Arizona 7, Atlanta 6 – MLB – Recap – Braves at Diamondbacks – 05/03/2003

You can’t win them all, but losing like this… The Braves took a 6-3 lead into the bottom of the sixth, but Ray King allowed a two run homer, and then in the seventh the umpires took over the game. Kevin Gryboski had pitched to three hitters, allowing a hit and a walk. And then the umpires decided that the bandage on his left left wrist (where he was hit by a line drive against the Astros) was the wrong color, and ejected him. Jung Bong came into the game without warming up and allowed two hits to give the Diamondbacks the lead. Now, I’m hardly Gryboski’s biggest fan, but in that case the Braves were better off with him in there than a cold pitcher of whatever quality.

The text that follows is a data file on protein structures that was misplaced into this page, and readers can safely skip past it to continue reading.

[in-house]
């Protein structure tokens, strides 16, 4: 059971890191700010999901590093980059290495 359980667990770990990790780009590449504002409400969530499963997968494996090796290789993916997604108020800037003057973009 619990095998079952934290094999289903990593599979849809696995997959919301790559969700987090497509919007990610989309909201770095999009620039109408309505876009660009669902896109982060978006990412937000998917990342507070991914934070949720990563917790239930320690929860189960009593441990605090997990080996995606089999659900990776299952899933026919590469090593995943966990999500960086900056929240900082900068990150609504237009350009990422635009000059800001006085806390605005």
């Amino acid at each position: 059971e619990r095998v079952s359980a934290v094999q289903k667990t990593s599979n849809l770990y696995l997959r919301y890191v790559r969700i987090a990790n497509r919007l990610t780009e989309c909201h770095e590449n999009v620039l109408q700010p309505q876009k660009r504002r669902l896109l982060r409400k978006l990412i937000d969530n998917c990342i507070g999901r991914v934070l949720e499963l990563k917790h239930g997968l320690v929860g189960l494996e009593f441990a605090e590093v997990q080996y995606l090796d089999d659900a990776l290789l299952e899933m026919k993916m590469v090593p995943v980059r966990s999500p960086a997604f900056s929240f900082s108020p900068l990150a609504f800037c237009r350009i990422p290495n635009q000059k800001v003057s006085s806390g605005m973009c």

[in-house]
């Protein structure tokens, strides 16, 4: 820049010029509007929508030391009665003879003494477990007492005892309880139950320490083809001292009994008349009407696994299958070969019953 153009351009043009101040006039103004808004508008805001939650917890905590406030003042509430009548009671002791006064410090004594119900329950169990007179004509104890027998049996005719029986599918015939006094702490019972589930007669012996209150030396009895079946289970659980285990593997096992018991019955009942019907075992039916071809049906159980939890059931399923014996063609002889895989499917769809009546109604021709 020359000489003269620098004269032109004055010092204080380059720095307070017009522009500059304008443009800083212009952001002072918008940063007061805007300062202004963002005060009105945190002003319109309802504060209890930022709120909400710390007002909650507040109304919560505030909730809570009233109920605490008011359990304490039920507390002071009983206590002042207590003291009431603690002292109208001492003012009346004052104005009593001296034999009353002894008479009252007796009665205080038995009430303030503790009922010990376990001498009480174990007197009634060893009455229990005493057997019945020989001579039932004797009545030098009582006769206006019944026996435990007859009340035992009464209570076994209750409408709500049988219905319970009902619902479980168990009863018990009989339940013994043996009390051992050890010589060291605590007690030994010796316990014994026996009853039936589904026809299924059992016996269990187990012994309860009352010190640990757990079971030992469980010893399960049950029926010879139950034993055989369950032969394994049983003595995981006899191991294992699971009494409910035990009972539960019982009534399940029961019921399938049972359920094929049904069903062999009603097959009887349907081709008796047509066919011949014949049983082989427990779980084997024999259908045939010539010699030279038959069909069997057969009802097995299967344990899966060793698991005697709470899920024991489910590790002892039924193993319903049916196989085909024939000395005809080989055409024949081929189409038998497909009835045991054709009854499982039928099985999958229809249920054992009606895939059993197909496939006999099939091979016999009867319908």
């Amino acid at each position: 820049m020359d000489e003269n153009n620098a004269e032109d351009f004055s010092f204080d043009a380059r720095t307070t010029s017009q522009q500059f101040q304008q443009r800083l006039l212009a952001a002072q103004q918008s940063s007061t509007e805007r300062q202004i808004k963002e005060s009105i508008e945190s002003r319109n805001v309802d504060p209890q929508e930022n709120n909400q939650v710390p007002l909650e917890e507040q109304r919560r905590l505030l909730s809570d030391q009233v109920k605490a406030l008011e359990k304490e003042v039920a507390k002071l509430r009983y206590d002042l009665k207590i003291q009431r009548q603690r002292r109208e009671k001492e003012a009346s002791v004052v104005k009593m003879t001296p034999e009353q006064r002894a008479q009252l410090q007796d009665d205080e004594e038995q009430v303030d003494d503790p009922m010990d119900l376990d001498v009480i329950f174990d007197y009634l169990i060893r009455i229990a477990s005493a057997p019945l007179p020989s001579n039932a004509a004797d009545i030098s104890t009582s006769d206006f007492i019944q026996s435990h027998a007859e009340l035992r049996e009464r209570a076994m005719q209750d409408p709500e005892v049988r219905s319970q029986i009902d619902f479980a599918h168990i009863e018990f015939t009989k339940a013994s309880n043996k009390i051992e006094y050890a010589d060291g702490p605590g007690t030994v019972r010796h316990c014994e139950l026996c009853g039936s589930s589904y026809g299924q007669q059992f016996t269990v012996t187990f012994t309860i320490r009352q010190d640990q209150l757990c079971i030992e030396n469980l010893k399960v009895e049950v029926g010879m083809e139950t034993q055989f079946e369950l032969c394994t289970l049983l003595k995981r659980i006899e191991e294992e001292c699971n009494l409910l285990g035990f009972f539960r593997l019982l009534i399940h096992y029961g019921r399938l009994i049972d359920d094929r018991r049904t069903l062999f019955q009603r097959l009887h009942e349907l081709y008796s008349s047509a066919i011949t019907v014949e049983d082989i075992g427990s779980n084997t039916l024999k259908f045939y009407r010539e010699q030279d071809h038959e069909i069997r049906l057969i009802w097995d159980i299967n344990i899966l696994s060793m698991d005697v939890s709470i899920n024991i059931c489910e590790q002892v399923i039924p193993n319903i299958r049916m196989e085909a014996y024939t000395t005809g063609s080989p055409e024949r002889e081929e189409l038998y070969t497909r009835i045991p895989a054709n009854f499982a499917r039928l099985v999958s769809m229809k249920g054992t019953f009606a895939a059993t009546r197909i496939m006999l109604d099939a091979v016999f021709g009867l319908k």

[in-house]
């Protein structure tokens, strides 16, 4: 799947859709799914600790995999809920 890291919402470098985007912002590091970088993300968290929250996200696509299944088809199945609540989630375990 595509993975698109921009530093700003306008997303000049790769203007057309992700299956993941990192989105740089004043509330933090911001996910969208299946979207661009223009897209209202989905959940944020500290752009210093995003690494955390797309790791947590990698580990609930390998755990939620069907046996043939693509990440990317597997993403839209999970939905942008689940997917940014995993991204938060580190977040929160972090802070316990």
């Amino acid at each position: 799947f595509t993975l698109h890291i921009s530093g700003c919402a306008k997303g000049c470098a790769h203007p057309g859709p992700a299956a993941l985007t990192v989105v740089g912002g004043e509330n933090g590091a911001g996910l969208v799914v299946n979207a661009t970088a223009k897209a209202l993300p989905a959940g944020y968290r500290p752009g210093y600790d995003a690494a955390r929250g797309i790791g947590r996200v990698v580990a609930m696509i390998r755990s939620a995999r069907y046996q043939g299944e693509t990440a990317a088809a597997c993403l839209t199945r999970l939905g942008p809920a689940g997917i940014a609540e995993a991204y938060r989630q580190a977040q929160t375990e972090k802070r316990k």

It never should have gotten that far. The Braves loaded the bases in the first of Curt Schilling, but didn’t score. They had thirteen hits, two homers (one by Andruw; it was the first time this year they lost when he homered) and five walks. No way they should have scored only six runs, and the D-Backs should have been playing out the game rather than trying to rally at that stage.

Russ Ortiz didn’t really pitch well — six hits and five walks in five innings — but he managed to hold the Diamondbacks to three runs. The only Brave pitcher to not be charged with a run — actually the only one not charged multiple runs — was the man on the hill when the tying and winning runs were scored, Bong.